[This blog is the third of our five-part series on data monetization. To read the previous post, click here.]
Now, take a step back for a moment and consider: is your data set really unique?
One way to create a unique data set is to partner with another data owner—going to market together as a way to connect and expand your product. To do this you will need syndication or licensing agreements to combine and distribute your data set.
When it comes to picking partners, sometimes it helps to think like a brand. They are, after all, your customers, and their concerns should be your concerns. Even if you chose to go it alone, you need to think about the data you’re offering and how using it might impact your brand customers.
Brands are rigorous in choosing which data providers meet their privacy, security, and accuracy expectations, and you should be as well. It’s easier to sell a product that meets or exceeds their standards than it is to change them, so it’s important to vet any data partners or sources you will work with to append or add to your own data set.
“We’re honing in on where the industry is getting even more focused—and that’s transparency on sources and focus at the individual level,” says Doug MacDonald, SVP of Digital Solutions at V12 Data.
More and more platforms care about sourcing practices because they don’t want to be on the front page of the Wall Street Journal for the wrong reasons. Once trust is broken, it can be very difficult to rebuild, so getting it right the first time is crucial.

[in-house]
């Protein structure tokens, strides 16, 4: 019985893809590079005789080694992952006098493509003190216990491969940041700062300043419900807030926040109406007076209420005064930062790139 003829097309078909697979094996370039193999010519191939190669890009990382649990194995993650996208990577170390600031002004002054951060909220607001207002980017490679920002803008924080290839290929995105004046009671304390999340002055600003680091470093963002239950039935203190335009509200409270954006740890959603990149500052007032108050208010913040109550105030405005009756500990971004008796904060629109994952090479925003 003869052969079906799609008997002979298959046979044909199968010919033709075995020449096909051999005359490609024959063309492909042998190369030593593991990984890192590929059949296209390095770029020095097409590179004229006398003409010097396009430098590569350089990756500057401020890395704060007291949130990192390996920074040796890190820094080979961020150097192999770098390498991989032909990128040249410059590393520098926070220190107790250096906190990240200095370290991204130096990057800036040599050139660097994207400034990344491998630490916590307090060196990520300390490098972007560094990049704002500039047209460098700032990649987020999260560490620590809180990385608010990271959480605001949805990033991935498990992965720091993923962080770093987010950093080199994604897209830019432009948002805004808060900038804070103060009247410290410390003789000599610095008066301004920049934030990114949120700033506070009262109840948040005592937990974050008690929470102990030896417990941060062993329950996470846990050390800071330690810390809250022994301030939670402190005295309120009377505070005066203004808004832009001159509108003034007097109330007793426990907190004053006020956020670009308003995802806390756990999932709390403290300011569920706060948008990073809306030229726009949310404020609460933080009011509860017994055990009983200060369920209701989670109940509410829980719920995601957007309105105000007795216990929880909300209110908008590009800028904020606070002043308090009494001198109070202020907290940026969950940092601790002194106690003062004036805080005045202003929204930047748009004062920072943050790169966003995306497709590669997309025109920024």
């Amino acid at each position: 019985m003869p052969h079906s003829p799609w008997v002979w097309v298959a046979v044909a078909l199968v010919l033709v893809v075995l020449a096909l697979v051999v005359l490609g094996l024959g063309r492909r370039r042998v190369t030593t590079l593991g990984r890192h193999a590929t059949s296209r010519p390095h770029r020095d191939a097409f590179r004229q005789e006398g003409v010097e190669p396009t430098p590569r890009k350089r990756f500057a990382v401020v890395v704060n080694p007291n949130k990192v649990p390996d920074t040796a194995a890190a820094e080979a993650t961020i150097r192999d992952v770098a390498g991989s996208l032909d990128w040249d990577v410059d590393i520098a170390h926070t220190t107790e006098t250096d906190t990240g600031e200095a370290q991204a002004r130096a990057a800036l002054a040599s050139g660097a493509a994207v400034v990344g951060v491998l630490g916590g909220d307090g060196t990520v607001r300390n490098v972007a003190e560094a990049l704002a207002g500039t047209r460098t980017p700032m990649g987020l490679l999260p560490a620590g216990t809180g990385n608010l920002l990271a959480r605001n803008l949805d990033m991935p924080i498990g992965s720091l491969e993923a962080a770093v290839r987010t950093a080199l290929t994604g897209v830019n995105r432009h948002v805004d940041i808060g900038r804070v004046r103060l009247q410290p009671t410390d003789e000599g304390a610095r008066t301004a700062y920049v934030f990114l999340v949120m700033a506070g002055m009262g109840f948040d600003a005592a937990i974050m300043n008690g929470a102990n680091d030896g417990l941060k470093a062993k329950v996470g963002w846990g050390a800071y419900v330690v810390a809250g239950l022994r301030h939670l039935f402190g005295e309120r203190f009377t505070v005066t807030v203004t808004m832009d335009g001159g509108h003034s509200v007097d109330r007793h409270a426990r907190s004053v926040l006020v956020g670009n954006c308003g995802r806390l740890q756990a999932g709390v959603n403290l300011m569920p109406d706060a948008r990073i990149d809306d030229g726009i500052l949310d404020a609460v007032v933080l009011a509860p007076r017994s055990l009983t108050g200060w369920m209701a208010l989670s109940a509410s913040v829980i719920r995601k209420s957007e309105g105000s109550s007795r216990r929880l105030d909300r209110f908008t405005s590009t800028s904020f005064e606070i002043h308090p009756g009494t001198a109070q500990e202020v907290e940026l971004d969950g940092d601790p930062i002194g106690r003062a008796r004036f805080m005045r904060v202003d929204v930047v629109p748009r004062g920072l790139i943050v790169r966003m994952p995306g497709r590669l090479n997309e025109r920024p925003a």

Data providers just starting out should be able to answer core questions that clients or prospects ask. Do you have a framework for the ethical use of data to ensure permissible collection, use, and application of customer data? How do you manage the collection of new data sources and the integration of those data sets with existing data sets on customers in a privacy-conscious manner?
Source from the ground up
How do you answer these questions? Think about sourcing.
By implementing a multi-point verification process with numerous data sources, data providers can ensure they are providing only the highest quality of data and the most accurate picture of the consumer as possible.
A missed mark erodes trust in the brand from a consumer who clearly sees that the message is not really for him or her—and that annoyance ultimately will come back to haunt the data provider that didn’t source and deliver high-quality data. Targeting with inaccurate and noncompliant data sets can lead campaigns to failure—or success for incorrect and, perhaps more importantly, unreplicatable reasons.
That’s why permissible sourcing is a big priority for brands—and it’s why marketers today have to ask their data management partners how they identify customers.
Knowing the answers to these questions will make it a lot easier to start marketing your data—which happens to be our next step!
It’s not easy getting started with data monetization, but we’re here to help. For more strategies on monetizing your data, download our Guide to Data Monetization in the Digital Age.